The plant grows slowly and flowers when it is four to five years old. Flowering time is from winter to early spring (July to September in South Africa). Its large raceme is erect and may be branched or unbranched, and has tubular flowers that are orange or yellow.
Uniquely, the small flowers are each up-turned, with a distinctive bend. As this aloe species can sometimes look very similar to related species (e.g. Aloe excelsa or Aloe ferox), this feature is useful for identification.
The leaves are more messy or disorderly than the neat symmetrical rosettes of other arborescent Aloe species. They are arranged in a dense apical rosette and are spreading to recurved, firm linear-lanceolate, with a grey-green surface; each leaf's margins are armed with small, reddish teeth, a feature common in the Aloe genus.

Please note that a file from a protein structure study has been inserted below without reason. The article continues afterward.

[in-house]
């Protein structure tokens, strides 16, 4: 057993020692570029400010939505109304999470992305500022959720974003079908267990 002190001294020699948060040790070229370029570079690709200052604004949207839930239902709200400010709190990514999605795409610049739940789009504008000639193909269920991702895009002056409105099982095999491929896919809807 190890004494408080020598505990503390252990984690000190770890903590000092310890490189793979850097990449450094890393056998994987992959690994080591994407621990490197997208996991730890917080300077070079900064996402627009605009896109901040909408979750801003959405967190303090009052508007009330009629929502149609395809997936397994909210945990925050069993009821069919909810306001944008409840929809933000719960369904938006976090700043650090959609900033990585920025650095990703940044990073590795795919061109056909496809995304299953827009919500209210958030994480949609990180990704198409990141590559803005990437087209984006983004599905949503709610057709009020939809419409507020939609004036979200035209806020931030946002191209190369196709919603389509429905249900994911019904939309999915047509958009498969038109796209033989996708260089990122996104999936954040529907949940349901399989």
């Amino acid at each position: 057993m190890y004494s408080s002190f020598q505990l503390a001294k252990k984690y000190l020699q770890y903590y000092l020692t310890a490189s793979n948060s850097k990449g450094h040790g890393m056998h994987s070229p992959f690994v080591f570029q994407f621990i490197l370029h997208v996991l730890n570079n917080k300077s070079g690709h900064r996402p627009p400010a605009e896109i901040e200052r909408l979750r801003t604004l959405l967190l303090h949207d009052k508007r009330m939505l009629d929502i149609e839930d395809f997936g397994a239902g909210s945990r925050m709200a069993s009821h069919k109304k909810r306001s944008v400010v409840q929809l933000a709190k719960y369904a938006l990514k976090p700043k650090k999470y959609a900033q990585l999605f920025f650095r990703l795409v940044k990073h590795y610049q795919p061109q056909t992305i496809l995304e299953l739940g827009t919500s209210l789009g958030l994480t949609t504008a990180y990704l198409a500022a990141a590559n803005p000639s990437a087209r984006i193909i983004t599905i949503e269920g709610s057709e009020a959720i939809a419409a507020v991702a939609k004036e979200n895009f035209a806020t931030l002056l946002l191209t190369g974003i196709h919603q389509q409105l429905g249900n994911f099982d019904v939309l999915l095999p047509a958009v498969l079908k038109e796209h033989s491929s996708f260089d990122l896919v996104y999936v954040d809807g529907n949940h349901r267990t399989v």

Distribution and habitat
It is mainly confined to hills and flats, growing in thicket and renosterveld vegetation. However it is able to adapt to a wide range of conditions. It often grows in association with Aloe ferox, A. pluridens and A. speciosa, and hybrids are not uncommon. The climate is moderate, without frost, and hot and humid during summers. Rainfall occurs throughout the year, from 600 to 700 mm per annum.
|Wikimedia Commons has media related to Aloe africana.|